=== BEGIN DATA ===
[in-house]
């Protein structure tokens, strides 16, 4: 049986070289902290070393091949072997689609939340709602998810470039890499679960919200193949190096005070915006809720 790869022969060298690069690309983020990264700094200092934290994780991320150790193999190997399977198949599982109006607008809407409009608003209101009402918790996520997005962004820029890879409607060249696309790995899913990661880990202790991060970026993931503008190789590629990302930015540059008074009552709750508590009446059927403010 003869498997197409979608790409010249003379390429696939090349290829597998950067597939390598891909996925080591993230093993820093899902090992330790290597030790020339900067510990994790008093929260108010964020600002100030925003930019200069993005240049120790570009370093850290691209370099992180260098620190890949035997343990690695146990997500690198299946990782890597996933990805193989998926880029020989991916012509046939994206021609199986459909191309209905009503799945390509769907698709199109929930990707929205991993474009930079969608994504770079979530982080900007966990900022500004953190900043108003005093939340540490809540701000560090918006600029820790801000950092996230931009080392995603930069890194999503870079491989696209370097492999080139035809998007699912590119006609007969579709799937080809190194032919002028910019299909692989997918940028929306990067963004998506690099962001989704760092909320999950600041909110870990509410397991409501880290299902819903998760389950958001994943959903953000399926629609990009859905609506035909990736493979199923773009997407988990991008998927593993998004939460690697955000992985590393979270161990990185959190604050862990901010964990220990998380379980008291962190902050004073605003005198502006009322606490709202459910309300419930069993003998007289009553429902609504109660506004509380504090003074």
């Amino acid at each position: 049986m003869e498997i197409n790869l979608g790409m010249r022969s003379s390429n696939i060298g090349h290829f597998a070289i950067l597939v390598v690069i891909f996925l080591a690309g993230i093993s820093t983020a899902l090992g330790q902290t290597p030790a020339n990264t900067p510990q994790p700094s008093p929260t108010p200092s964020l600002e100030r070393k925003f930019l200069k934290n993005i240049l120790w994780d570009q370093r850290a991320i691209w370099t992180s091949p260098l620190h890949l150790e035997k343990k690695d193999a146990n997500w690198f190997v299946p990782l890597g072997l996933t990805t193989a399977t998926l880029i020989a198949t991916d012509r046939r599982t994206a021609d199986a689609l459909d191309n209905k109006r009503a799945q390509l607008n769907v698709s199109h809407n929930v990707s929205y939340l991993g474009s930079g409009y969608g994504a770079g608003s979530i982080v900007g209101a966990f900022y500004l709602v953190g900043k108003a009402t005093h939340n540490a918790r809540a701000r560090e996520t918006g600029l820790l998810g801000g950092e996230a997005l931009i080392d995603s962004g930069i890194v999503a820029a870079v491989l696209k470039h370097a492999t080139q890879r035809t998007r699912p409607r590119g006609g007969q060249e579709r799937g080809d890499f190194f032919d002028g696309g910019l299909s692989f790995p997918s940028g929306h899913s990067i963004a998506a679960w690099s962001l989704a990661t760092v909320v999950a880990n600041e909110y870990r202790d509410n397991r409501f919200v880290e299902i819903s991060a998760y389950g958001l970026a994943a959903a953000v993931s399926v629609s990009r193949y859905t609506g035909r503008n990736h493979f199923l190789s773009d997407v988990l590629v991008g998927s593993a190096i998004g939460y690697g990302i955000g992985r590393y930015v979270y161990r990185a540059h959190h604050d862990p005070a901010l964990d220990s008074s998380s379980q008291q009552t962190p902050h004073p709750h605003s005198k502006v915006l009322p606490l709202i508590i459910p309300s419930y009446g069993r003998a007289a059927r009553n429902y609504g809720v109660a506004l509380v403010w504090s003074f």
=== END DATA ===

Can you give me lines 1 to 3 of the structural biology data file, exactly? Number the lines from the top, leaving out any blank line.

[in-house]
């Protein structure tokens, strides 16, 4: 049986070289902290070393091949072997689609939340709602998810470039890499679960919200193949190096005070915006809720 790869022969060298690069690309983020990264700094200092934290994780991320150790193999190997399977198949599982109006607008809407409009608003209101009402918790996520997005962004820029890879409607060249696309790995899913990661880990202790991060970026993931503008190789590629990302930015540059008074009552709750508590009446059927403010 003869498997197409979608790409010249003379390429696939090349290829597998950067597939390598891909996925080591993230093993820093899902090992330790290597030790020339900067510990994790008093929260108010964020600002100030925003930019200069993005240049120790570009370093850290691209370099992180260098620190890949035997343990690695146990997500690198299946990782890597996933990805193989998926880029020989991916012509046939994206021609199986459909191309209905009503799945390509769907698709199109929930990707929205991993474009930079969608994504770079979530982080900007966990900022500004953190900043108003005093939340540490809540701000560090918006600029820790801000950092996230931009080392995603930069890194999503870079491989696209370097492999080139035809998007699912590119006609007969579709799937080809190194032919002028910019299909692989997918940028929306990067963004998506690099962001989704760092909320999950600041909110870990509410397991409501880290299902819903998760389950958001994943959903953000399926629609990009859905609506035909990736493979199923773009997407988990991008998927593993998004939460690697955000992985590393979270161990990185959190604050862990901010964990220990998380379980008291962190902050004073605003005198502006009322606490709202459910309300419930069993003998007289009553429902609504109660506004509380504090003074």
């Amino acid at each position: 049986m003869e498997i197409n790869l979608g790409m010249r022969s003379s390429n696939i060298g090349h290829f597998a070289i950067l597939v390598v690069i891909f996925l080591a690309g993230i093993s820093t983020a899902l090992g330790q902290t290597p030790a020339n990264t900067p510990q994790p700094s008093p929260t108010p200092s964020l600002e100030r070393k925003f930019l200069k934290n993005i240049l120790w994780d570009q370093r850290a991320i691209w370099t992180s091949p260098l620190h890949l150790e035997k343990k690695d193999a146990n997500w690198f190997v299946p990782l890597g072997l996933t990805t193989a399977t998926l880029i020989a198949t991916d012509r046939r599982t994206a021609d199986a689609l459909d191309n209905k109006r009503a799945q390509l607008n769907v698709s199109h809407n929930v990707s929205y939340l991993g474009s930079g409009y969608g994504a770079g608003s979530i982080v900007g209101a966990f900022y500004l709602v953190g900043k108003a009402t005093h939340n540490a918790r809540a701000r560090e996520t918006g600029l820790l998810g801000g950092e996230a997005l931009i080392d995603s962004g930069i890194v999503a820029a870079v491989l696209k470039h370097a492999t080139q890879r035809t998007r699912p409607r590119g006609g007969q060249e579709r799937g080809d890499f190194f032919d002028g696309g910019l299909s692989f790995p997918s940028g929306h899913s990067i963004a998506a679960w690099s962001l989704a990661t760092v909320v999950a880990n600041e909110y870990r202790d509410n397991r409501f919200v880290e299902i819903s991060a998760y389950g958001l970026a994943a959903a953000v993931s399926v629609s990009r193949y859905t609506g035909r503008n990736h493979f199923l190789s773009d997407v988990l590629v991008g998927s593993a190096i998004g939460y690697g990302i955000g992985r590393y930015v979270y161990r990185a540059h959190h604050d862990p005070a901010l964990d220990s008074s998380s379980q008291q009552t962190p902050h004073p709750h605003s005198k502006v915006l009322p606490l709202i508590i459910p309300s419930y009446g069993r003998a007289a059927r009553n429902y609504g809720v109660a506004l509380v403010w504090s003074f």